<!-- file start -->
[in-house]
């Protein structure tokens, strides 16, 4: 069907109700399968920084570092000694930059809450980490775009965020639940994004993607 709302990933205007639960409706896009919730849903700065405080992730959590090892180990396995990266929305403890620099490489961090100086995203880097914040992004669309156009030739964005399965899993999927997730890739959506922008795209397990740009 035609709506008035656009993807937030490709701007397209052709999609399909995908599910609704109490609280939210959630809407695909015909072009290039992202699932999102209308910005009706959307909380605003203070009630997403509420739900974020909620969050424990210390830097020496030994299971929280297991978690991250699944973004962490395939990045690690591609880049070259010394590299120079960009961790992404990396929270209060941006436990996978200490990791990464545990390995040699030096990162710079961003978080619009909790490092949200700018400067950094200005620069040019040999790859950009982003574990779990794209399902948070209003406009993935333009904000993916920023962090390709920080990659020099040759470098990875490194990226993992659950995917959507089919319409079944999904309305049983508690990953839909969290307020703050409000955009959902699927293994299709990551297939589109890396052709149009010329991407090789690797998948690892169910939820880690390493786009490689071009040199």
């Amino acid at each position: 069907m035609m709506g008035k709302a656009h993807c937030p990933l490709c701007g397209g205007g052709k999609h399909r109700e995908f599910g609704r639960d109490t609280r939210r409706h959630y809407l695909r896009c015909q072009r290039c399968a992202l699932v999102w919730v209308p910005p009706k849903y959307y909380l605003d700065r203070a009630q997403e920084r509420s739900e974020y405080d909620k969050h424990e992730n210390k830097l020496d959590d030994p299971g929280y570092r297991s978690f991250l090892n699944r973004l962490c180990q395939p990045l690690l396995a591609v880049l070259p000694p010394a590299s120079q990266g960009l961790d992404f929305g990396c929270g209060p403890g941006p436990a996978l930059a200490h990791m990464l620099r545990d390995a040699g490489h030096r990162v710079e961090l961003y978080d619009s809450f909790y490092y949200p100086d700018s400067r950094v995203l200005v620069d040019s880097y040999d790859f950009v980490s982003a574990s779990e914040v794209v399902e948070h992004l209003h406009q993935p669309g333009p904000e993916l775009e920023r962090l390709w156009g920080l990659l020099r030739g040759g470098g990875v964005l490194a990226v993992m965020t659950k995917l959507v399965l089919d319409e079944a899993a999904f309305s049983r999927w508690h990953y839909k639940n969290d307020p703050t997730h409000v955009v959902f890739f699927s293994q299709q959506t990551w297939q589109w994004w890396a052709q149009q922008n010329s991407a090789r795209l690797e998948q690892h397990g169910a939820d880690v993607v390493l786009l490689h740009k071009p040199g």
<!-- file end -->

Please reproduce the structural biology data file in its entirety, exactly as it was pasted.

[in-house]
């Protein structure tokens, strides 16, 4: 069907109700399968920084570092000694930059809450980490775009965020639940994004993607 709302990933205007639960409706896009919730849903700065405080992730959590090892180990396995990266929305403890620099490489961090100086995203880097914040992004669309156009030739964005399965899993999927997730890739959506922008795209397990740009 035609709506008035656009993807937030490709701007397209052709999609399909995908599910609704109490609280939210959630809407695909015909072009290039992202699932999102209308910005009706959307909380605003203070009630997403509420739900974020909620969050424990210390830097020496030994299971929280297991978690991250699944973004962490395939990045690690591609880049070259010394590299120079960009961790992404990396929270209060941006436990996978200490990791990464545990390995040699030096990162710079961003978080619009909790490092949200700018400067950094200005620069040019040999790859950009982003574990779990794209399902948070209003406009993935333009904000993916920023962090390709920080990659020099040759470098990875490194990226993992659950995917959507089919319409079944999904309305049983508690990953839909969290307020703050409000955009959902699927293994299709990551297939589109890396052709149009010329991407090789690797998948690892169910939820880690390493786009490689071009040199």
């Amino acid at each position: 069907m035609m709506g008035k709302a656009h993807c937030p990933l490709c701007g397209g205007g052709k999609h399909r109700e995908f599910g609704r639960d109490t609280r939210r409706h959630y809407l695909r896009c015909q072009r290039c399968a992202l699932v999102w919730v209308p910005p009706k849903y959307y909380l605003d700065r203070a009630q997403e920084r509420s739900e974020y405080d909620k969050h424990e992730n210390k830097l020496d959590d030994p299971g929280y570092r297991s978690f991250l090892n699944r973004l962490c180990q395939p990045l690690l396995a591609v880049l070259p000694p010394a590299s120079q990266g960009l961790d992404f929305g990396c929270g209060p403890g941006p436990a996978l930059a200490h990791m990464l620099r545990d390995a040699g490489h030096r990162v710079e961090l961003y978080d619009s809450f909790y490092y949200p100086d700018s400067r950094v995203l200005v620069d040019s880097y040999d790859f950009v980490s982003a574990s779990e914040v794209v399902e948070h992004l209003h406009q993935p669309g333009p904000e993916l775009e920023r962090l390709w156009g920080l990659l020099r030739g040759g470098g990875v964005l490194a990226v993992m965020t659950k995917l959507v399965l089919d319409e079944a899993a999904f309305s049983r999927w508690h990953y839909k639940n969290d307020p703050t997730h409000v955009v959902f890739f699927s293994q299709q959506t990551w297939q589109w994004w890396a052709q149009q922008n010329s991407a090789r795209l690797e998948q690892h397990g169910a939820d880690v993607v390493l786009l490689h740009k071009p040199g």